Officelinx for Google Apps can be integrated with premise-based PBXs from Alcatel-Lucent Enterprise, Asterisk, Avaya, Cisco, Mitel, ShoreTel, and Unify, as well as with hosted telephony services based on Broadsoft, Sonus, and Cisco HCS. Allstream, Flexity, Sprint, and West IP are among the providers reselling Officelinx in conjunction with Google Apps, Microsoft Office 365, Zimbra, Jive, Salesforce.com, and other cloud-based business apps.
If Esna is a generalist--integrating many UC solutions to many business apps--then gUnify is a specialist. This two-year-old start-up focuses specifically on integrating certain providers' Broadsoft-based hosted UC services with Google Apps in a way that is straightforward for customers to adopt. From Gmail, users can click to dial, initiate conference calls utilizing gUnify's conferencing service, view others' presence, run phone usage reports, sync contacts, log calls, and make notes that are uploaded to Salesforce.com, Zoho, or another CRM solution.
In part, gUnify is differentiating from Esna based on feature set. Call logging and CRM integration, for example, are not part of Esna's Officelinx for Google Apps. Also, gUnify is looking to differentiate itself based on delivery method, with its offering being an entirely cloud-based service that requires no browser plugin. Instead, gUnify uses a Google gadget that resides within Gmail, allowing businesses to have the service up and running in 10 minutes, according to CEO Crisantos Hajibrahim. This entirely cloud-based delivery model also simplifies the provisioning process for gUnify's service provider partners. By contrast, Esna requires a server on the customer premises when integrating with a premises-based PBX.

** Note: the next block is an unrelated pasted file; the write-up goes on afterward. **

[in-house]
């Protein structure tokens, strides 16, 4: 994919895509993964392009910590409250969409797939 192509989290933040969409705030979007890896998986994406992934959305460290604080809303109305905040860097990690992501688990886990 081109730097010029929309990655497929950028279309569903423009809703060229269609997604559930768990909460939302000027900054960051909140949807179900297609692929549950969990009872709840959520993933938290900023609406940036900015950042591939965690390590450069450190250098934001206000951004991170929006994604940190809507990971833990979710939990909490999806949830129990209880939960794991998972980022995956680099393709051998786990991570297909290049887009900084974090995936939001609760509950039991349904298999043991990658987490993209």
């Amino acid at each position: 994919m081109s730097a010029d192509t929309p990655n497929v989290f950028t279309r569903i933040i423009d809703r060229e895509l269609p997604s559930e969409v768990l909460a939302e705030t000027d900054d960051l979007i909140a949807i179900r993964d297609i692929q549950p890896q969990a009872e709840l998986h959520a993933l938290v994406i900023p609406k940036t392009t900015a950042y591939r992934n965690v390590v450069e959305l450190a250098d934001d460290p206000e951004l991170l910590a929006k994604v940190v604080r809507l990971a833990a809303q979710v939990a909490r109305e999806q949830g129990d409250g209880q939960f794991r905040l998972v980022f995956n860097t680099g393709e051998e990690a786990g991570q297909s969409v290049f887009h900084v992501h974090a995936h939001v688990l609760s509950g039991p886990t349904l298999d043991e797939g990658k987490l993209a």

Hajibrahim told me that going forward, gUnify may support hosted UC services based on underlying technology other than Broadsoft. But he plans on keeping the company focused on integrating Google Apps with cloud-based UC services, not premises-based UC solutions.